Tips For Cleaning Your Adelaide Home’s Shower Screen!

How to Clean Your Shower Screen, So It Sparkles Like New

A beautiful shower screen deserves to be sparkling for all the world to see. However, what is often not clear is the best way to get your screen back into its original glistening state. A quick search online will bring up various answers about the best way to clean your screen. In forums, some folks will swear by the effectiveness of one method while others may have found no success with the same approach. Why is this? Well, the answer comes down to what type of corrosion you are dealing with on your shower screen.

You see different types of corrosion are dealt with in different ways. Here we’ve compiled the definitive solution so that you can get the best method without trying a bunch of techniques that don’t produce the sparkle you desire.

Not all corrosion is created equal

When it comes to corrosion on your shower screen, ‘hard water’ is the main culprit causing the unsightly staining. ‘Hard water’ is simply water that is denser in minerals than ‘soft water’, typically calcium and magnesium. The build-up of these minerals on the surface of the glass is what starts to stop your shower screen from being wonderfully translucent.

The ‘hardness’ of your water varies from geographical area to area – so if you live in an area of Adelaide with softer water, the chances are you’ll have to clean your shower screen less than someone living in an area with harder water.

We call the build-up of minerals on the glass grade 1 corrosion.

Grade 1 corrosion creates a cloudy appearance on your shower screen but can typically be removed with basic tools and a little elbow grease. If you’ve been putting off cleaning your shower screen for a more extended period, the corrosion may have progressed to grade 2 corrosion. Grade 2 corrosion means that the minerals in the water have adhered to the glass and have started to etch away at the surface. Grade 2 corrosion is much more difficult to remove, and in extreme cases, the only solution may be to replace the glass screen completely.

Unfortunately, there is no diagnostic test to know which level of corrosion your shower screen has, so the best approach is to start with the mildest techniques and then progress to the more aggressive approaches if you are not getting the results you desire.

Rather than wasting your time trying to treat your whole shower screen only to find out that your method is not working, we recommend just starting with a small section and comparing the difference to the rest of the shower screen. So, without further ado, let’s get into the techniques!


The rubber squeegee is indispensable in keeping your screen in tip-top shape. Just wet your glass to prevent scratching, apply even pressure and scrape in one direction. Check to see if it’s working and proceed to clear the whole screen if you’re happy with the results.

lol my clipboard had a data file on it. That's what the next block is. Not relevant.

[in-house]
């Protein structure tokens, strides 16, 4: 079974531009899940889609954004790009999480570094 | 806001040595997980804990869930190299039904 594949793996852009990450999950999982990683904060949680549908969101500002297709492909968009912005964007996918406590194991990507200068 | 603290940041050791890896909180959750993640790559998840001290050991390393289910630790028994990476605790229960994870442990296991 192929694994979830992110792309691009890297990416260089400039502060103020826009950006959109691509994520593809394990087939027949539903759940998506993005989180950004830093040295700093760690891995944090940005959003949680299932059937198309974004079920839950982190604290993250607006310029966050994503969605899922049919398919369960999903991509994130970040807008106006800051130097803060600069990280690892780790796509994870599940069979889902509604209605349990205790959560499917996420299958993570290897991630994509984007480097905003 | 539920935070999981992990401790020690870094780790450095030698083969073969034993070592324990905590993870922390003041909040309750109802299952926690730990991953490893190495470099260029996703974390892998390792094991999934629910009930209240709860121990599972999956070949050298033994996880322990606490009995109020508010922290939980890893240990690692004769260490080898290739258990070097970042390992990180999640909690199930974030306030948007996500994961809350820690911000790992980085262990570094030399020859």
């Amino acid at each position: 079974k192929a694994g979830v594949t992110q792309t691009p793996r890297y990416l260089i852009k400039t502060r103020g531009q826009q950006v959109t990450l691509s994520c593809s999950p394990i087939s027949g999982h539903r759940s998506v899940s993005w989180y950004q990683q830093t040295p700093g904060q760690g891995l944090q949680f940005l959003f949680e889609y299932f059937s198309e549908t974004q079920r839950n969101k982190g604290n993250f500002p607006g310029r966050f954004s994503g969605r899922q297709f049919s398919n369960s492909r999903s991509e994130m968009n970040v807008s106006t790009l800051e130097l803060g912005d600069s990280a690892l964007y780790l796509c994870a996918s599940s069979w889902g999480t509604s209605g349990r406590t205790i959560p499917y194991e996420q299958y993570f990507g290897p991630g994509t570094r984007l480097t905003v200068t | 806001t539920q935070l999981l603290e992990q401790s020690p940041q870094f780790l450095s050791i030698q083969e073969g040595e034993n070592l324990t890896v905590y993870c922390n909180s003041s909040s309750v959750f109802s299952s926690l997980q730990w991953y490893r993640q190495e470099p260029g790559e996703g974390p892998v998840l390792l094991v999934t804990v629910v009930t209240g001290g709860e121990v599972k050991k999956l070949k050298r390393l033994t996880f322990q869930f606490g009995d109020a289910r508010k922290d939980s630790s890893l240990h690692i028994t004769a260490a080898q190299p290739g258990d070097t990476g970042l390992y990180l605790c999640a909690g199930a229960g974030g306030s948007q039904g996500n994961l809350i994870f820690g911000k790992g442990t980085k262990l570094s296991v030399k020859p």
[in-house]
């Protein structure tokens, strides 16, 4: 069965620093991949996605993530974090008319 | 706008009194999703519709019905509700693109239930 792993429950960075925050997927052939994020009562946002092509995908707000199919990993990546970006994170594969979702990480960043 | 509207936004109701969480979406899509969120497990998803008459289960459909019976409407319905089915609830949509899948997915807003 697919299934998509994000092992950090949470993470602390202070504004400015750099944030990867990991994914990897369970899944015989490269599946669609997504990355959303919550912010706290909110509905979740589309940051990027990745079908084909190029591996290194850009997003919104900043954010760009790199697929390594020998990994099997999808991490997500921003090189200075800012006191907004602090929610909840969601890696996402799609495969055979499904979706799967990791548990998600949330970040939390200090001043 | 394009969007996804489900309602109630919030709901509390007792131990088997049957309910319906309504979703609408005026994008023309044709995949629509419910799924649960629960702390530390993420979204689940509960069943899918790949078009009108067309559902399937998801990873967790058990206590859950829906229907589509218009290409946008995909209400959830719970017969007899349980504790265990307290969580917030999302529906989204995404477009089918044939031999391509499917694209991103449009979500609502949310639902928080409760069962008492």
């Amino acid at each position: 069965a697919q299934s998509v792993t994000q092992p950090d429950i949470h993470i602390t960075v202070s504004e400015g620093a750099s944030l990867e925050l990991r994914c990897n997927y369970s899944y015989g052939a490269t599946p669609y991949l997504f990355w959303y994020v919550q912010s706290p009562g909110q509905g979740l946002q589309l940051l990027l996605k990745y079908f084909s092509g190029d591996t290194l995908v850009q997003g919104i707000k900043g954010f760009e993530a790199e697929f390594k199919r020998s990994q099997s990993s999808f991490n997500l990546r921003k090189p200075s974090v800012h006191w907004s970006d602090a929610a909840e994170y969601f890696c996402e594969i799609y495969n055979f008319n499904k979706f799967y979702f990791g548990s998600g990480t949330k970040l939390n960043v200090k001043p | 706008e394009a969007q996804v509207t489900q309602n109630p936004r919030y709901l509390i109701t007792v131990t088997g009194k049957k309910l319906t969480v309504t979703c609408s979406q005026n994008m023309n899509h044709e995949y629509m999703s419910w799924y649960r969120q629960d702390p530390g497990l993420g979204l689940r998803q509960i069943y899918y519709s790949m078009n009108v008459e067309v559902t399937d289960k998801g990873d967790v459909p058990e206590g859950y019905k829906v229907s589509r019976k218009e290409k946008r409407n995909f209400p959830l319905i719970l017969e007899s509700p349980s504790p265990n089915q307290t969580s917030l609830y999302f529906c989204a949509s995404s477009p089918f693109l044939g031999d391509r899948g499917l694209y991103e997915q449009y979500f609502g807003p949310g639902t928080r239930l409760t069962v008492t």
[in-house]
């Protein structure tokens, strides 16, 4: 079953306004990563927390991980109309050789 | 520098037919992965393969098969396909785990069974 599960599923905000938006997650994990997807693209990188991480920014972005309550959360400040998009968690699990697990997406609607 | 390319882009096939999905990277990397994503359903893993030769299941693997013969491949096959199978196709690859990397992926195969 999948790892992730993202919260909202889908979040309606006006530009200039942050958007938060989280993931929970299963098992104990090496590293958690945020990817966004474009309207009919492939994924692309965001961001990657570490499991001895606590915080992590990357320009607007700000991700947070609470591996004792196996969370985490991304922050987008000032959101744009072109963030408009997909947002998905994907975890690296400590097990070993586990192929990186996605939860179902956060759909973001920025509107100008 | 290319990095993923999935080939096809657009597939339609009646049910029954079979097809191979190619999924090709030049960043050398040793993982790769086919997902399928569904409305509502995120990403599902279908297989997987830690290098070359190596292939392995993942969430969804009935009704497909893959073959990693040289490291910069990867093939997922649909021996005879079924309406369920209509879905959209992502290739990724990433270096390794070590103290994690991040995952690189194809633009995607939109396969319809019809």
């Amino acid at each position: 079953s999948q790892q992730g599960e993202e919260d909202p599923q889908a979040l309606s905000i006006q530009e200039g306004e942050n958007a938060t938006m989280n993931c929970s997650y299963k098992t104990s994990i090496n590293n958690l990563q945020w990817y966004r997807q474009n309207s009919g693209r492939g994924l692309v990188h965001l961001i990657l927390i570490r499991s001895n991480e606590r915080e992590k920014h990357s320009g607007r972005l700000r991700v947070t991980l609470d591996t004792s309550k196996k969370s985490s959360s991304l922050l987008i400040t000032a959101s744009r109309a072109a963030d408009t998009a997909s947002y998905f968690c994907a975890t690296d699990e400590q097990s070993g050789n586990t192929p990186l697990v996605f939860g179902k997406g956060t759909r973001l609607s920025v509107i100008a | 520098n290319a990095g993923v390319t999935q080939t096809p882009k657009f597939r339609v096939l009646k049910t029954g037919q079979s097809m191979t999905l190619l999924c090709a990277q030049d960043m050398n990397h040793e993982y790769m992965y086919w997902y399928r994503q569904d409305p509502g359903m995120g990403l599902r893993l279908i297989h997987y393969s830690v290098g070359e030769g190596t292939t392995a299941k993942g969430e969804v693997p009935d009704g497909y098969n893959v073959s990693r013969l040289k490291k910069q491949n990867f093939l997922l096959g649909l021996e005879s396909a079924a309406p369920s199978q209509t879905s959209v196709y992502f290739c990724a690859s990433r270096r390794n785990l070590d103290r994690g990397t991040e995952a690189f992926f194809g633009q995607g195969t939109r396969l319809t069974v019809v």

The rubber squeegee is indispensable in keeping your screen in tip-top shape. Just wet your glass to prevent scratching, apply even pressure and scrape in one direction. Check to see if it’s working and proceed to clear the whole screen if you’re happy with the results.


For low levels of mineral accumulation, vinegar may be just the trick. Vinegar is a weak acid which helps to dissolve the build-up on your glass so that they can be simply rinsed away from the surface of the glass. You can try combining it with the scraper blade to pack a little more punch.

Mild Abrasive Products

Traditional bathroom cleaning products such as Cif or Enjo can work wonders on mild to moderate levels of corrosion on your shower screen. Don’t worry about it scratching the glass as shower screens are made from toughened safety glass.

Steel Wool

If your glass has not started to become more transparent at this stage then it’s time to step it up, get your hands on a #0000 steel wool. It’s a very fine steel wool that is designed for use on glass without scratching. Combine this with some mild abrasive product, a little water and a spot of elbow grease, and you’ll hopefully be on your way to a sparkling transparent finish.

Oven Cleaner

If you’re still having no luck with the steps outlined so far, break out the oven cleaner. Since we’re now dealing with stronger chemicals, make sure you follow the instructions on the packet as well as common sense safety precautions. Avoid contact with the fixings, and the frame as oven cleaner may discolour or damage the appearance of these.


We’re now almost certainly dealing with grade 2 corrosion. Sandpaper will help to polish up any scratches or etching that may have occurred. Using superfine sandpaper (5000 grit), very carefully treat a small area of your shower screen. Proceed with caution so as not to damage the surface of your shower screen further.

Cleaning a shower screen can be easy to put off, however as we know the longer we put it off, the more effort it will require to clean it eventually. It’s worth saying that prevention is the best medicine; by using a squeegee every time after you shower, you’ll avoid the bulk of the mineral build up and keep your shower screen in pristine condition.

Hopefully, by now, the methods that we have covered have rejuvenated your shower screen, and it’s gleaming like the day you had it installed. If none of the above techniques has yielded you positive results, unfortunately, your shower screen may be headed to the glass graveyard. Unless you can convince yourself and to live with a cloudy shower screen, you’ll likely need to get a new one.

Thankfully, Jim’s glass is staffed with the experts in creating and installing a stunning shower screen in Adelaide. We have an extensive range of beautiful solutions and would be delighted to help you upgrade your shower if that’s what you need.